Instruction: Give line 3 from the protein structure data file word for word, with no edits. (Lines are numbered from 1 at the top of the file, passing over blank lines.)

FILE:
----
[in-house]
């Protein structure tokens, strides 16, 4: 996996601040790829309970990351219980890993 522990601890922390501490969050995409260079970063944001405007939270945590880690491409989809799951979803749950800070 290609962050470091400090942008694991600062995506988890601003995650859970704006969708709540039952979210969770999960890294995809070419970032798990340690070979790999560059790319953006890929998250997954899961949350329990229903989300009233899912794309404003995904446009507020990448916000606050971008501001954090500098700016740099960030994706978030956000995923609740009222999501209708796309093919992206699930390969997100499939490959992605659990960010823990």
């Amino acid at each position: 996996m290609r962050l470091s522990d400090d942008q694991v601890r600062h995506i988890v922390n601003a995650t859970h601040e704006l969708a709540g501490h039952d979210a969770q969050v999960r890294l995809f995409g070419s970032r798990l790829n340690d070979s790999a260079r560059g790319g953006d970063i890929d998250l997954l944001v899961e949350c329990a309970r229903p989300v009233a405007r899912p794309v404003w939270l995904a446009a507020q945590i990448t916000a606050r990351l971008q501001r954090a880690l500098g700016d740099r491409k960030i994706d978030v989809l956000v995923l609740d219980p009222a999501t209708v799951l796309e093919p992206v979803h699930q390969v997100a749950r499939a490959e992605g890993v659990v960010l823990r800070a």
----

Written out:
């Amino acid at each position: 996996m290609r962050l470091s522990d400090d942008q694991v601890r600062h995506i988890v922390n601003a995650t859970h601040e704006l969708a709540g501490h039952d979210a969770q969050v999960r890294l995809f995409g070419s970032r798990l790829n340690d070979s790999a260079r560059g790319g953006d970063i890929d998250l997954l944001v899961e949350c329990a309970r229903p989300v009233a405007r899912p794309v404003w939270l995904a446009a507020q945590i990448t916000a606050r990351l971008q501001r954090a880690l500098g700016d740099r491409k960030i994706d978030v989809l956000v995923l609740d219980p009222a999501t209708v799951l796309e093919p992206v979803h699930q390969v997100a749950r499939a490959e992605g890993v659990v960010l823990r800070a």